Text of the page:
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What you need to know for 01/20/2018

Film helps students stand up to bullies

Film helps students stand up to bullies

Making a film about bullying has opened the eyes of several young students at Lake Avenue Elementary

Making a film about bullying has opened the eyes of several young students at Lake Avenue Elementary School.

One student told the principal, “I didn’t realize I was a bully.”

Another said, “I should have said that differently. I should have thought about their feelings.”

And although there was never a flood of bullying-related complaints at the school, the number of incidents fell dramatically, Principal Barbara Messier said.

She thinks students learned to stop bullying through making the film because they had to pretend to be the victims of a bully.

“They see it in different ways,” she said; the project involved all of the fourth- and fifth-graders.

Many of the students have learned how to “unmake” a bully — rather than simply confronting the person.

“I think the children absolutely know, have strategies to take care of situations where they feel bullied,” she said.

One fifth-grader told her Thursday that he had been bullied by another student since second grade. After the film, he learned how to respond.

“He said, ‘I’m able to stand up to this guy,’ ” she said. “I said I am so sorry I never noticed [the bullying]. You know, bullying is a very, very sophisticated behavior.”

Now students reference the film, “Bystanders,” when dealing with bullying. They’re aware of the “hot spots” — the cafeteria, the lockers — where supervision isn’t as strict.

And they know what might make someone act like an aggressor — which is different from labeling them as a bully.

An aggressor can be won over; a bully is simply a monster to be defeated. They prefer to see the potential friend behind the aggressor’s actions.

The results have delighted filmmaker Mike Feurstein, who designed the program and now runs it at school districts across the region.

“It’s amazing to me,” he said, adding that some of the students he taught also handled a bullying situation in a Little League last summer.

“It’s fun, sure. But those kids that stopped that bullying ring — wow,” he said. “I never imagined it would have that effect.”

His first student-run film on the topic, “How to UnMake a Bully,” made at Glendaal Elementary School in the Scotia-Glenville School District, won second-place at the Telly Awards, an international competition for short films.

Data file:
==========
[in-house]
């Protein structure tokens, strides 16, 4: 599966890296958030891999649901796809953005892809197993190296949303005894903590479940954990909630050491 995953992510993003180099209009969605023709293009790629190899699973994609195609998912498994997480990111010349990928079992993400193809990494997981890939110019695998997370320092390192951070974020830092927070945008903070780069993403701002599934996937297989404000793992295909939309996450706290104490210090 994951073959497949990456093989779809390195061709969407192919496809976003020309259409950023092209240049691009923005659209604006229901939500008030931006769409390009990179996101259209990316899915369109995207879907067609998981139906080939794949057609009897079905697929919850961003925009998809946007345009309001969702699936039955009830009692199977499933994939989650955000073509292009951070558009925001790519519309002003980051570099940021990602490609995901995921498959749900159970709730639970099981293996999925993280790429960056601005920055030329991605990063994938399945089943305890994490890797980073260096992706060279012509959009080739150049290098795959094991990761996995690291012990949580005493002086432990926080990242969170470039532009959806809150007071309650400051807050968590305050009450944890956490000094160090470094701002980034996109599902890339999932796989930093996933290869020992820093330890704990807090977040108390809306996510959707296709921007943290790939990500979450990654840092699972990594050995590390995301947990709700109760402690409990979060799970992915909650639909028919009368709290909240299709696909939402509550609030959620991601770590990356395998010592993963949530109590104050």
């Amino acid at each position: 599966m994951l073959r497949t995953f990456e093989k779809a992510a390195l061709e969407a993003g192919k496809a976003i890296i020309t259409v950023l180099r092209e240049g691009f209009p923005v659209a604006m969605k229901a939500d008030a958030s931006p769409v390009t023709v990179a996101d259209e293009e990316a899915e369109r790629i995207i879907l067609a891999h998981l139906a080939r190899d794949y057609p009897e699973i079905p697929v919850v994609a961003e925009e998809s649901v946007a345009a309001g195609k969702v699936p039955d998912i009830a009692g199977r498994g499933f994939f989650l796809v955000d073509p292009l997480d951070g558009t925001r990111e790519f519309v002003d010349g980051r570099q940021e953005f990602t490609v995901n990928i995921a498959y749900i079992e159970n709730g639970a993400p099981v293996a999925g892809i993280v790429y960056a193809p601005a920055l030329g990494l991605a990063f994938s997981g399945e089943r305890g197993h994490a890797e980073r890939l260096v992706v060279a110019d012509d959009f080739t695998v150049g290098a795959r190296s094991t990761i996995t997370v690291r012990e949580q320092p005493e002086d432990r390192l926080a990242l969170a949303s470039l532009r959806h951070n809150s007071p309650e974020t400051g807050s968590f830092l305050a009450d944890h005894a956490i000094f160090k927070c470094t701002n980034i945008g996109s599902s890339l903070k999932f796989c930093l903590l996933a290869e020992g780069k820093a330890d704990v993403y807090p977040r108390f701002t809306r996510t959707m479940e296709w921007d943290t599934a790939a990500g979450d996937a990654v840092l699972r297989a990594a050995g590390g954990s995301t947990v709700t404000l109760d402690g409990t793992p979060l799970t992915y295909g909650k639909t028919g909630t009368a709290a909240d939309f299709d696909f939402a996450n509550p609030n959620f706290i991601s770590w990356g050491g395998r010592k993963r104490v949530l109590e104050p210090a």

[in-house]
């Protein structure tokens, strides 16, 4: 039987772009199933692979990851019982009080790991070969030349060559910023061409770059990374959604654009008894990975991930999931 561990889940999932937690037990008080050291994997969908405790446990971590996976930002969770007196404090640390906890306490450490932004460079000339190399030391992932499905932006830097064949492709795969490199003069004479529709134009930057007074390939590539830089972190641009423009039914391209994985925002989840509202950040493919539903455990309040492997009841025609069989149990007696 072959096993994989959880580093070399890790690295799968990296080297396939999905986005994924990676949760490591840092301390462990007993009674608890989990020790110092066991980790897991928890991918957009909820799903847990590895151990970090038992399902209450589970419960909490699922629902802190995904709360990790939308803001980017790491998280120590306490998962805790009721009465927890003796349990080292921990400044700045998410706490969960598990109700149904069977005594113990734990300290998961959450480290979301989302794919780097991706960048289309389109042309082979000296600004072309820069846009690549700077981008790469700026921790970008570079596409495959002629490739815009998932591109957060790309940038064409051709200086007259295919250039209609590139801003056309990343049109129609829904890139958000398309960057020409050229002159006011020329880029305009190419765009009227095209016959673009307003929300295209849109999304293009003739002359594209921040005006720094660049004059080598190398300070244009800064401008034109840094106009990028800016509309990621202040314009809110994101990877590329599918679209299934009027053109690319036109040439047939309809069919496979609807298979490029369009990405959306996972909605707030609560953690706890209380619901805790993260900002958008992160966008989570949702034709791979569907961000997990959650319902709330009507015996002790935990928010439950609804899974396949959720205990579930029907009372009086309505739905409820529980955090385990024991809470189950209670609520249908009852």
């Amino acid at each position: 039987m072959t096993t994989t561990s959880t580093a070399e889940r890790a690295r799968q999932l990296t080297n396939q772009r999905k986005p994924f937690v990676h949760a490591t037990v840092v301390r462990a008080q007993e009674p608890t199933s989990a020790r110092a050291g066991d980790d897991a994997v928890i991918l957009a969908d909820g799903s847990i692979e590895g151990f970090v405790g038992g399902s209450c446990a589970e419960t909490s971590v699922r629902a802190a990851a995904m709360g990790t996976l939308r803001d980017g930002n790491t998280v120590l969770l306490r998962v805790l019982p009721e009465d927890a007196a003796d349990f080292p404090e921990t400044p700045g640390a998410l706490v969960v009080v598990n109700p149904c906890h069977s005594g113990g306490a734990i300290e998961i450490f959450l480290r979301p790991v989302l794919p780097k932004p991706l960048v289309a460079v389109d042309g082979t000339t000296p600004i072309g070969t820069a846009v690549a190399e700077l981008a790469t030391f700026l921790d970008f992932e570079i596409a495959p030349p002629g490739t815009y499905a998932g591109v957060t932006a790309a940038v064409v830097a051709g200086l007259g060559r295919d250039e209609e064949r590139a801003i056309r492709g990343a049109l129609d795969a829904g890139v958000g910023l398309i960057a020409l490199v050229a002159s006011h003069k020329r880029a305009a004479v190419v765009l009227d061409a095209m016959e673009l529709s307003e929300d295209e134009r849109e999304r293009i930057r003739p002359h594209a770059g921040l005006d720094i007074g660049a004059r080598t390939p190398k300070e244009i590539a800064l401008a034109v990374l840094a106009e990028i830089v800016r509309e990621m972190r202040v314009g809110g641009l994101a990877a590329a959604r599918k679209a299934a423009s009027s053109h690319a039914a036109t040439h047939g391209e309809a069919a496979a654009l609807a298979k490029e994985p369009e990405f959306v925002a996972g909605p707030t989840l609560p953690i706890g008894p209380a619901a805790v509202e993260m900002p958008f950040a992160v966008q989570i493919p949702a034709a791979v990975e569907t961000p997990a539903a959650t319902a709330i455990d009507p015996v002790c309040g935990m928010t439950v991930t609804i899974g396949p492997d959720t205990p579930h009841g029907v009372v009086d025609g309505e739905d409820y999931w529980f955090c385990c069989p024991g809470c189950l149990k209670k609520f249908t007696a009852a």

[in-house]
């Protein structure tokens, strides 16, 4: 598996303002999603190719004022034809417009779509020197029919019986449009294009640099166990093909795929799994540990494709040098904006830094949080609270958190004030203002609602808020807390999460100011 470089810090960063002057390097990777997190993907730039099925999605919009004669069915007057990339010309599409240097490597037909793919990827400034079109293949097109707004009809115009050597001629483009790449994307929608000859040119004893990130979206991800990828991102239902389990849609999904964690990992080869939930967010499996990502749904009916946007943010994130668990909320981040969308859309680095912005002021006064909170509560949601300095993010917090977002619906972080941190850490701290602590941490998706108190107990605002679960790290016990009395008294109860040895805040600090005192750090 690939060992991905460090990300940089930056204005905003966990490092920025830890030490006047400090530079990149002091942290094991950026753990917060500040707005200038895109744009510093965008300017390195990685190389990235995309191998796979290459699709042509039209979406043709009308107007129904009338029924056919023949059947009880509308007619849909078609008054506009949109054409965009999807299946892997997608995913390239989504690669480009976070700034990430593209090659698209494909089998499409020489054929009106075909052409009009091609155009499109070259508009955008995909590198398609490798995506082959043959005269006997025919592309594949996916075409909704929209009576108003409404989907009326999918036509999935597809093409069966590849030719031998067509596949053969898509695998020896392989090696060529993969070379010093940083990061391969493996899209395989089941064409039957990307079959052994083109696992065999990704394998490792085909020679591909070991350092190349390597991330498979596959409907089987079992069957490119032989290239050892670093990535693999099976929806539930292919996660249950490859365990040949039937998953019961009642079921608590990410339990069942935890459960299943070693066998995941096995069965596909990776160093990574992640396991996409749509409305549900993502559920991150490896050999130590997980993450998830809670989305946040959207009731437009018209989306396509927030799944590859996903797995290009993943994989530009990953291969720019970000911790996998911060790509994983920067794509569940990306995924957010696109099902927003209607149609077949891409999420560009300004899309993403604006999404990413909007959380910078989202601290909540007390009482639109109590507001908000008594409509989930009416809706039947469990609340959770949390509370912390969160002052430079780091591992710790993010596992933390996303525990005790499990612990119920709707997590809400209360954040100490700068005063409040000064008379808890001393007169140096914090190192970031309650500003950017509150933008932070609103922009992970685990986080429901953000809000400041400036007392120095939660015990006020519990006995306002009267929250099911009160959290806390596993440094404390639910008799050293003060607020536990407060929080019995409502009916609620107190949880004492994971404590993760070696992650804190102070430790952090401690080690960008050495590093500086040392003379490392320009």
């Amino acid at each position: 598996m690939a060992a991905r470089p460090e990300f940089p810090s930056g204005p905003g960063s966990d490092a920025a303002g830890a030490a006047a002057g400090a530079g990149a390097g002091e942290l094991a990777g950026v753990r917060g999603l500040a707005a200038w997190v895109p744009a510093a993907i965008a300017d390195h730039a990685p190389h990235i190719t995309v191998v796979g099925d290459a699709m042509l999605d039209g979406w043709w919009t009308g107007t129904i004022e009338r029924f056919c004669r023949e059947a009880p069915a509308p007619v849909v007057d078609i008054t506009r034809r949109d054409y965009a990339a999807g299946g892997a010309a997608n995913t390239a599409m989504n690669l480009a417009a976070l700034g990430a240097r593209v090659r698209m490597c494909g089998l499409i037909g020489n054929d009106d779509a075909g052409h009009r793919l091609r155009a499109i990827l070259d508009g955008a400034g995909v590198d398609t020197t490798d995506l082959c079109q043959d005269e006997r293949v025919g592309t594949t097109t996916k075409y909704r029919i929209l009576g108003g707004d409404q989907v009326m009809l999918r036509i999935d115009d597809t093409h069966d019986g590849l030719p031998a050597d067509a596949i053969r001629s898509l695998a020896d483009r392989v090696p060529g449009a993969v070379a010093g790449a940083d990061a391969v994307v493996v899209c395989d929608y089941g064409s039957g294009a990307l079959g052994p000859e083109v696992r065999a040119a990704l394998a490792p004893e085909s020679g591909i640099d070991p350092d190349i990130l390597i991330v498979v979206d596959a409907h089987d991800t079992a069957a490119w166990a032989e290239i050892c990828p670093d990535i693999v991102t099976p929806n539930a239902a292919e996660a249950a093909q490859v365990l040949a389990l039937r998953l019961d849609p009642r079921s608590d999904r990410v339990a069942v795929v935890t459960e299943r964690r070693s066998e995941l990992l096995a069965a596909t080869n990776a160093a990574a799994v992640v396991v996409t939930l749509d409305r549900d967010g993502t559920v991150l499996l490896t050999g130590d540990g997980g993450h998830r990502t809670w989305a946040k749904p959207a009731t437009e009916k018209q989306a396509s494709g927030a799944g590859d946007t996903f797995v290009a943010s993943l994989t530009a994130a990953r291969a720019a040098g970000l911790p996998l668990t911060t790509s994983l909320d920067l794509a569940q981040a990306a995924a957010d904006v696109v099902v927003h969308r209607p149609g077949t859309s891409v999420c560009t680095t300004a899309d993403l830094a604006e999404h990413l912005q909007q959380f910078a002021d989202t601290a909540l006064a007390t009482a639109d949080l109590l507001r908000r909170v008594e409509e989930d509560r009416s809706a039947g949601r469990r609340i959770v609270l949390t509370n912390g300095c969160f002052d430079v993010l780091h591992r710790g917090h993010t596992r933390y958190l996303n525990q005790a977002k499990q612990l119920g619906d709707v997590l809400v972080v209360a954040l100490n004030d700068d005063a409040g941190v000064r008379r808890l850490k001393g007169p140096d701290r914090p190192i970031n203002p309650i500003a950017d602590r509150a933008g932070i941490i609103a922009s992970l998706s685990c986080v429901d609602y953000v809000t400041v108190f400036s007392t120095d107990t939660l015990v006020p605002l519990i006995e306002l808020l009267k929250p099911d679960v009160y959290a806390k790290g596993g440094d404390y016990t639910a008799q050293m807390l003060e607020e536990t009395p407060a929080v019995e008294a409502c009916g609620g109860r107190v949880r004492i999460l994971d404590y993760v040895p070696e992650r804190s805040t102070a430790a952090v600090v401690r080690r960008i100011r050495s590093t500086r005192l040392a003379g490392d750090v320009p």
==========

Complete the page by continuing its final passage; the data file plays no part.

“Bystanders” has now won first place at the Telly Awards.

That film, done by Glendaal students, focused on how others could help the victims of a bully.

“Some kids are afraid if they intervene they’ll become the target,” Feurstein said. “This one was about situations you can defuse on your own, with your friends.”

The students wrote the script after discussing the issue in class. They created superhero bystanders, each with their own super powers.

One bystander had the power of super sight, to see from across the playground and notice if their friend’s body language changed.

Another had the power of super hearing, to detect changes in their friend’s voice when they claimed they were fine.

The third super-bystander had the power of mega-brain — the ability to think things through.

And the fourth had a double power: power booster and power drainer. That bystander could remove the bully’s power source — by calling the victim away, for example — or boost a victim’s power through encouragement and praise.

The films have proved so effective in reducing bullying that Feurstein recently formed his own business, Better Actions Now, to expand his reach. He now spends a week in a school, usually working with several classes, each of which develop their own short film. By the end of the week, the film is done, and he’s moving on the next school.

“I also do other things in film, but this is very fulfilling,” he said.

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